Interior designer and artist Leyden Lewis’s clients, a couple who had purchased a pied-à-terre in a high-rise in midtown Manhattan, appreciated the building’s amenities but wanted a full makeover for the apartment, which hadn’t been touched in 30 years. “We walked in there,” Lewis says, “and it was a 1980s peach hell: peach carpeting, peach silk. We ripped out all that stuff down to the bone.” His clients, who are art collectors, wanted the space to have the openness of a downtown loft — and every wall to be able to accommodate art. Lewis, pictured here, stands at the nexus of the space: the kitchen, the dining area, and the entry of the study. The back-painted glass-paneled cube, with full-height matte-lacquer sliding doors that open to the kitchen, is the anchor of the space. The original floors were replaced with reclaimed oak herringbone that runs throughout the apartment, including the bathrooms. Lewis, who is a professor at the New York School of Interior Design and Parsons, is a founding member of the Black Artists and Designers Guild and is currently working with architect Nina Cooke John on designing a Concept House that reimagines the narrative for Black families at home.
Above, a view of the living room toward the bedroom, where Lewis designed a dark tobacco wall with a glass clerestory that divides the room while still allowing light to filter in. The collage on the wall is by artist William Kentridge. “They moved in with a lot of big modernist pieces,” Lewis says, referring to the sculptural sofa and banana-colored Eames lounge chair, “which ended up complimenting the interior architecture well.” The diptych watermelon painting and the sculpture of the fruit bowl in bronze are by an artist friend of the owners, the late Ana Mercedes Hoyos.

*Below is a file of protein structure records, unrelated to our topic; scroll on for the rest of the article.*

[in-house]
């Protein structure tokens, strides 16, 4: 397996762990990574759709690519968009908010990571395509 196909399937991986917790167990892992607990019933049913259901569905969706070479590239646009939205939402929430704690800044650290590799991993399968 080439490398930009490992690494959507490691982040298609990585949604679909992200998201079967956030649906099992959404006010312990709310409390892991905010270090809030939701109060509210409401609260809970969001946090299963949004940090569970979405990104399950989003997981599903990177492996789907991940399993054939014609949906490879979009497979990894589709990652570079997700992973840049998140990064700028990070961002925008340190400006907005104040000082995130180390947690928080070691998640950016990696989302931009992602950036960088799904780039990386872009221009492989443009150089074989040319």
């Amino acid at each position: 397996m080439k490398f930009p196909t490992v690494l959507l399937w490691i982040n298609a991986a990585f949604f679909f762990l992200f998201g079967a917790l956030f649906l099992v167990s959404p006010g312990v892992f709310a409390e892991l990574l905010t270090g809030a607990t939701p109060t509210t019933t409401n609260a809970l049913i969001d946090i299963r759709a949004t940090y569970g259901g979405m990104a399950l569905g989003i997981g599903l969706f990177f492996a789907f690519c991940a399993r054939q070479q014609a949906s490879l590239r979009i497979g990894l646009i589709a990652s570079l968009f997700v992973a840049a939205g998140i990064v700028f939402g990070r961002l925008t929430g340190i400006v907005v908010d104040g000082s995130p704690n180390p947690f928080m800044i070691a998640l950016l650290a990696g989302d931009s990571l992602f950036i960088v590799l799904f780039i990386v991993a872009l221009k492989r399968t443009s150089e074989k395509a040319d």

Of the serene bedroom, Lewis says: “The custom millwork adds traditional storage and serves as a night table with a retractable surface that visually relieves the floor space.” The custom linen bedcover is from Lori Weitzner’s Reverie Collection, a collaboration with artist Lisa Hunt. Two Roni Horn “Clown-Mirrors” hang above the bed. Lewis installed four photographs by Pieter Hugo on the movable walls he designed to create easily accessible storage. He added Tolomeo Mega table lamps and installed architectural wall-washing lighting from Modulightor in the ceiling.
“The custom-designed kitchen is from Poggenpohl — the back-painted glass walls perfectly complement the matte rustic reclaimed floor,” Lewis says. Ingo Maurer’s two “Canned” hanging lamps are a nod to Pop artist Andy Warhol. “Everything was reconfigured in the apartment,” Lewis says. “The reclaimed floor is the one thing that carries the language of the floors in the old cast-iron buildings. It gives the space a historical foundation.”
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